Similarly a recent study in Southeast Nigeria reported age at marriage, level of education, place of residence, and use of contraception were predictors of unintended pregnancy with 43.8% prevalence of an unintended pregnancy. The prevalence of unplanned pregnancy was 71% in South Africa. Younger age, single marital status, high parity, history of abortion. and having five to seven children, age less than 21 years, not married were reported as associated factors for unplanned pregnancy.
Magnitude of unintended pregnancy was 30.2% in Sudan during in 2014, household size, educational level, parity and use of modern contraceptive method were the predictors of unintended pregnancy in Sudan. Nearly 43% of the pregnancies were unintended of which 25% were mistimed in Malawi. Here the finding showed that age of the respondent, fertility preference, number of children ever born, wealth status, and region of residence were contributors for unintended pregnancy.
Several socio-demographic and reproductive factors were predictors for unintended pregnancy associated with reduced use of prenatal health care services, illicit drug use, intimate partner violence with adverse maternal, mental and physical health consequences .
A Systematic review in Africa identified sociocultural, environmental and Economic factors (Peer influence, poverty, religion, early marriage, lack of parental counseling and guidance, non-use of contraceptives, early sexual debut); Individual factors (excessive use of alcohol, substance abuse,). Health service-related factors (cost of contraceptives, inadequate and unskilled health workers, long waiting time and lack of privacy, lack of comprehensive sexuality education, misconceptions about contraceptives, and non-friendly adolescent reproductive services) are influencing factors for adolescent pregnancies in Sub-Saharan Africa.
In Guna, unintended pregnancies were high among women aged 15–19 years (69.4%), unmarried women (45.1%) and non-working women (40.0%). Age, parity and level of education, wealth status, rural residence were associated factors with unintended pregnancies. Similarly in South Africa two-thirds of the women (64.33%) had unintended pregnancies. Here a significant relationship was found between marital status, unemployed and unintended pregnancy.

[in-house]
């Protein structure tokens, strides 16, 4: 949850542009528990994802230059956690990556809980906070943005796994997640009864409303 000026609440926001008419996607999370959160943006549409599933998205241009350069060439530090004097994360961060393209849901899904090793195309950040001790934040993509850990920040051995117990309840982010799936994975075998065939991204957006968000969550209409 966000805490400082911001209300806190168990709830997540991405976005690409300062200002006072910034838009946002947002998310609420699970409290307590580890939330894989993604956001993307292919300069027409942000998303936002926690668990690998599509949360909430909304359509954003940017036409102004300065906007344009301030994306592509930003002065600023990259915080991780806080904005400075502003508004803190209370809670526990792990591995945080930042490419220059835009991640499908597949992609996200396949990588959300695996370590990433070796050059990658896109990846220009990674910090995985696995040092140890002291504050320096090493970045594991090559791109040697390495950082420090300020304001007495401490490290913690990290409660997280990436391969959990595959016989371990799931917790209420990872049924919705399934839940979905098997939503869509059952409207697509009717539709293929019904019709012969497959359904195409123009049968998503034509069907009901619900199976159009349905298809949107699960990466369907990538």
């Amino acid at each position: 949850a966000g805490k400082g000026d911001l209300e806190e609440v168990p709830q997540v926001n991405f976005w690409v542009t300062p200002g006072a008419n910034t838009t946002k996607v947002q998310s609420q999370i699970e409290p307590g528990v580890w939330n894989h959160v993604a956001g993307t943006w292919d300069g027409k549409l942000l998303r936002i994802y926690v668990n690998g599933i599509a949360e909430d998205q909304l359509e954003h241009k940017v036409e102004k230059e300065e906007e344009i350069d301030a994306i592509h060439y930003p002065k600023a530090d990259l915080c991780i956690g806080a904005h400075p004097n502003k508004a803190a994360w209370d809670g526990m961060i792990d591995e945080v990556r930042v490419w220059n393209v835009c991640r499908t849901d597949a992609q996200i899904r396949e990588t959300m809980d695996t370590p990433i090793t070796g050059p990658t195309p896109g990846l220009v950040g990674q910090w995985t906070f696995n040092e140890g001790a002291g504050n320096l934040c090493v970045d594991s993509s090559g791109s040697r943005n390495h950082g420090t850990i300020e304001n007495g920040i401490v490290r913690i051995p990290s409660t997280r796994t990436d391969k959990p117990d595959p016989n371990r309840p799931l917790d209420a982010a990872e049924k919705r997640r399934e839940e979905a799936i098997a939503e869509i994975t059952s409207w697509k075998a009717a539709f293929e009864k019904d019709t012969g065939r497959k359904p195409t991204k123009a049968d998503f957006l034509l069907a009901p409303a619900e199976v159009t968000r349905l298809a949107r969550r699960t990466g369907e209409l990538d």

As evidence shows trend of teenage pregnancy decreased in East Africa, plateaued in West Africa and slightly increased in Southern Africa between 1992 and 2011. Teenage pregnancy was associated with family disruption, female unemployment and community poverty.
Another cross-sectional study in South Africa showed that levels of unplanned pregnancy were higher in HIV-positive but not on ART. Increased parity and younger age (<24 years) were associated with unplanned pregnancy.
As we tried to understand from the literatures multiple factors can predict unintended pregnancy. Several studies outlined the factors contributing to unintended pregnancy related to sociodemographic, socioeconomic, sociocultural, fertility, contraceptive and access related factors depending on the countries development status. This review will provide evidence to policymakers and health planner on the magnitude and contributing factors of unintended pregnancy to design policies and strategies that can help couples to have their desired number of children without facing unnecessary threats to their health. Furthermore, this review will suggest the need to conduct more strong studies in future to assess the available cost-effective interventions for reducing unintended child birth and to improve women’s and children’s health in the country .
- What is the magnitude of unintended pregnancy in Ethiopia?
- What are the factors contributing to unintended child birth in Ethiopia?
Materials and Methods
A review of literature was conducted by retrieving articles from various databases on factors contributing to unintended child birth in Ethiopia during March 2019. We searched electronic databases (PubMed, MEDLINE and Google Scholar) using key words or phrases such as ‘Unintended pregnancy’, ‘Unwanted pregnancy’, Mistimed pregnancy ‘Determinant factors ’ and ‘Ethiopia’. The Boolean logic (AND, OR) search technique was also used. The reviewed studies included cross-sectional studies and national demographic and health survey reports.
Selection of studies (selection criteria)
All epidemiologic studies (descriptive and comparative cross-sectional) published between in the years from January 1, 2008 to December 30, 2018 (in the last seven years) were included in this review. Only published and English language literatures were included. Initially, titles and abstracts of the articles were assessed for relevance. Then the full papers of relevant articles were reviewed. Articles without full paper and those published before 2008 were excluded from the review.